This management block SysMg is also connected to the OS via a redundancy control block RedMg, and via a block IMM for managing internal “mirror” disks. This block SysMg can also be integrated into the Server interface ASI of the machine PK as an application.
The Server interface ASI of the machine PK is also connected to the OS via a block WW corresponding to a user-friendly application that allows the user to have an internal view of the machine. This block WW can also be integrated into the Server interface ASI of the machine PK.
It is also connected to a block ASRX that collects and reports information on the activity of the OS, and that is itself connected to the OS.
The BUMPs of the modules are connected to the OS via a block RTAS, which serves as a programmable interface between the BUMPs and the OS.
Finally, a block O/F, represented by a closed broken line, is connected to the link linking the block SMAD and the OS. This block O/F is only present and active during one of the startup phases of the system.
In this architecture, the graphical interface GUI of the management module SM is capable of managing, in the same window, objects from both the management module SM and from the machine PK.
These various functions are listed below:
These various functions are described in detail below.
The “Operator Panel” function is presented in the form of a control panel, and breaks down into several sub-functions, consisting of:
The system shutdown and reboot functions are both performed by system shutdown and reboot commands activated from the operating system of the machine via the LAN, while the other functions are performed using a given protocol through the RS232 links connected to each BUMP, as described above.
The “Module Consoles” function is used each time a user wants to open a virtual console through the RS232 link connected to the communication port Com 1 of a module. This function is activated from the configuration screen of this module.
The type of console depends on the state of the module at the opening of the window:
The state of a console of a module automatically changes between the “interactive” mode and the “display” mode when the module is in the “standby” mode and when the user starts up the system.
When a console is in the “display” mode, its state cannot change without its being closed in order for a new one to be opened.
The “Module Configuration & Status” function breaks down into several sub-functions:
The state of a module is a combination of the result of the user's action (available or unavailable), the value returned by a BUMP (on standby, running, or faulty) and the result of the test of the link (connected or disconnected).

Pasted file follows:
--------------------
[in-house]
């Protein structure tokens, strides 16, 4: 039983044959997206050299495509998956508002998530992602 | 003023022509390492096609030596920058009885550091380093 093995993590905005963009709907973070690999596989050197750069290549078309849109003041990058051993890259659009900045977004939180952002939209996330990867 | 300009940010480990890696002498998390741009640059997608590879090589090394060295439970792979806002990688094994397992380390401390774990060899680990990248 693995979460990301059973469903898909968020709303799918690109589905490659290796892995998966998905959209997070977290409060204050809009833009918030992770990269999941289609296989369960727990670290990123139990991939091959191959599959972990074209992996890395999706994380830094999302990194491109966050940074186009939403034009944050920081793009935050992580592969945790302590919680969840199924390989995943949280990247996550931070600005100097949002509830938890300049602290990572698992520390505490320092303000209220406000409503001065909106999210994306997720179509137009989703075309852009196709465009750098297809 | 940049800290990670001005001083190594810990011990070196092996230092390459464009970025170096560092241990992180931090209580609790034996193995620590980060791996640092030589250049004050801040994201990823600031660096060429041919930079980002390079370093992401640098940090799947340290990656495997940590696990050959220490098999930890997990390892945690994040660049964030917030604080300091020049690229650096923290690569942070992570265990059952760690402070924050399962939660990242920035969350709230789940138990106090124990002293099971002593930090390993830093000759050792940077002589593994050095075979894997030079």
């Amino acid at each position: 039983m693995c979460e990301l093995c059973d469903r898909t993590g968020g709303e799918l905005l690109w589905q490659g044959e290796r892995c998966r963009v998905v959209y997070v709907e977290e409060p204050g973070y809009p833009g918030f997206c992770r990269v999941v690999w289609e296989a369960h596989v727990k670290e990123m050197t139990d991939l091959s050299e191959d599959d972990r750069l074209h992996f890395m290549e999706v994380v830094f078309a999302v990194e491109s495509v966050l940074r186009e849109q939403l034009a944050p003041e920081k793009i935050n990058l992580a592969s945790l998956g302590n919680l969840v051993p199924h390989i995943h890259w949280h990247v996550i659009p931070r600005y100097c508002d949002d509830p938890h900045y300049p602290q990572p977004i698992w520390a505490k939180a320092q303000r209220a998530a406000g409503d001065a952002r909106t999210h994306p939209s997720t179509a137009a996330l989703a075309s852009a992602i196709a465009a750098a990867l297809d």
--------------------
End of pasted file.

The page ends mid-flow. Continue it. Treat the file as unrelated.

The “AIX & O/F Console” function is activated each time the user wants to open a “virtual” console (a terminal emulation window) through the RS232 link connected to the communication port Com 1 of the main module.
This console corresponds to the console of the OS when the OS is running, or to the console of the programmable interface O/F (“Open Firmware”) when the block O/F is running.
This function is the only one that can be activated for special operations such as:
debugging the kernel;
installing the OS;
maintenance operations on the OS (bootup in Service mode);
displaying the initialization of the OS;
operations of the programmable interface O/F.
The function of the block WW is symbolized by an icon that identifies the state displayed by the page of OS states, for example using three different colors: red, yellow and green.
The icon is “red” if at least one state of the page is “red,” and the icon is “yellow” if at least one state of the page is “yellow” and if there is no “red” state. Otherwise, the icon is “green.”
The “System Management” function is symbolized by a first icon “WebSM” that provides access to the Client/Server applications of the machine.
It is symbolized by a second icon “SMIT” that provides access to the menus of the SMIT function. This function is a tool that is part of the OS that makes it possible to create an interface between the OS and a menu accessible by the user and that may or may not allow the dialog between the user and the OS.
The following description details the various functions performed by the management agent SMA:
These various functions are listed below:
The agent SMA comprises four main functional blocks, hatched in
The first block SMAD is a “demon” in charge of responding to requests emanating from the graphical interface GUI via the commands of the management module SM.